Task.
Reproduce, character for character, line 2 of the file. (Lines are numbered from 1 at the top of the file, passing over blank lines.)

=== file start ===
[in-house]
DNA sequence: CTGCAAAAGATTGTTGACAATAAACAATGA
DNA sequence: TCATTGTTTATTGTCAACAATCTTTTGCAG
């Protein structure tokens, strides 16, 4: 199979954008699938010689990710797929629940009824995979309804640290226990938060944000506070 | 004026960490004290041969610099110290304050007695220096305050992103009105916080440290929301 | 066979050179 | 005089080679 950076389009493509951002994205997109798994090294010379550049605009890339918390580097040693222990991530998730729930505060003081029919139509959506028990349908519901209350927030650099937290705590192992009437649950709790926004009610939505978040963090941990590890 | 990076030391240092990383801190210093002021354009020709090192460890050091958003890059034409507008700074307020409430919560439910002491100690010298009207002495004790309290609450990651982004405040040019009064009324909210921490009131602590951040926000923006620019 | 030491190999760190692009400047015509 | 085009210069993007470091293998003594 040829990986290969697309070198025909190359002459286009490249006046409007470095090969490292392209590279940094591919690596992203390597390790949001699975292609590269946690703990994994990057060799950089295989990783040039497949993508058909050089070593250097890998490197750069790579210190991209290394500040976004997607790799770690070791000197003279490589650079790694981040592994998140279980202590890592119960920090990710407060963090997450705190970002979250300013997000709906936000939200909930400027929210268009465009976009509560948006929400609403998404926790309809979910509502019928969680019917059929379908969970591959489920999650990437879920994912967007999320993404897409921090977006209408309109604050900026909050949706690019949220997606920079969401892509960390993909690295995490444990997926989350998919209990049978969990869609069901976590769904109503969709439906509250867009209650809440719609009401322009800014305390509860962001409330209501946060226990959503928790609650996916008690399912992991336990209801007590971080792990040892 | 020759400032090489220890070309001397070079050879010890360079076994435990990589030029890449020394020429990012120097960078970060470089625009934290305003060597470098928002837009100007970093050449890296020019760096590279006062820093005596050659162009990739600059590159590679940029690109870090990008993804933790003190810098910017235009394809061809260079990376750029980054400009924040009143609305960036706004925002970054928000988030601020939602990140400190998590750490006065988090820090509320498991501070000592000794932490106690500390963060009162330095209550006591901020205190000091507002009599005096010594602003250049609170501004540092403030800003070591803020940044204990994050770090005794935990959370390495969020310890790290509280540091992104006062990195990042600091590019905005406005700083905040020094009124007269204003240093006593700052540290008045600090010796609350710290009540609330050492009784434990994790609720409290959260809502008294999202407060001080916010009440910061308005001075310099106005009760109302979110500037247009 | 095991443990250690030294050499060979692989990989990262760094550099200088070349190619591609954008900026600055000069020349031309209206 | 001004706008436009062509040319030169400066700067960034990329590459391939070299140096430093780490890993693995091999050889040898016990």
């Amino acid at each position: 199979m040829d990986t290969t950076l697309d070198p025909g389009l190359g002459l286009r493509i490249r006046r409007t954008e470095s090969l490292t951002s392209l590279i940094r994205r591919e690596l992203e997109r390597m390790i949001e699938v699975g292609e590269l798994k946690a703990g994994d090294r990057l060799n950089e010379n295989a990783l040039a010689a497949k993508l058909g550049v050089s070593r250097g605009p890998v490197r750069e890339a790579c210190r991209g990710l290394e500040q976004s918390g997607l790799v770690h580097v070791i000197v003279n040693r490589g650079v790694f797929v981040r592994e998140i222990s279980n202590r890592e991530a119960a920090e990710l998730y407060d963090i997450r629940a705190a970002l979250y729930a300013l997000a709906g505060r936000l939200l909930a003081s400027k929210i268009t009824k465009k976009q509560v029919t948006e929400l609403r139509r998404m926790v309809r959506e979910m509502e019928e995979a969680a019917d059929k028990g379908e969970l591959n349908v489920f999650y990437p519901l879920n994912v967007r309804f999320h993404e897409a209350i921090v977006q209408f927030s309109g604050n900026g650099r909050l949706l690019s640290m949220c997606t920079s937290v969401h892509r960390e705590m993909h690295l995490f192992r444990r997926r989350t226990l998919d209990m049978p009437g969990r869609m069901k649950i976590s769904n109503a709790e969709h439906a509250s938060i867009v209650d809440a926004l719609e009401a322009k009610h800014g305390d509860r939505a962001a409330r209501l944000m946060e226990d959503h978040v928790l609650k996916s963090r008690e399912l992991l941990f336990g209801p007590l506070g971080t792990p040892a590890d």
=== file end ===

DNA sequence: CTGCAAAAGATTGTTGACAATAAACAATGA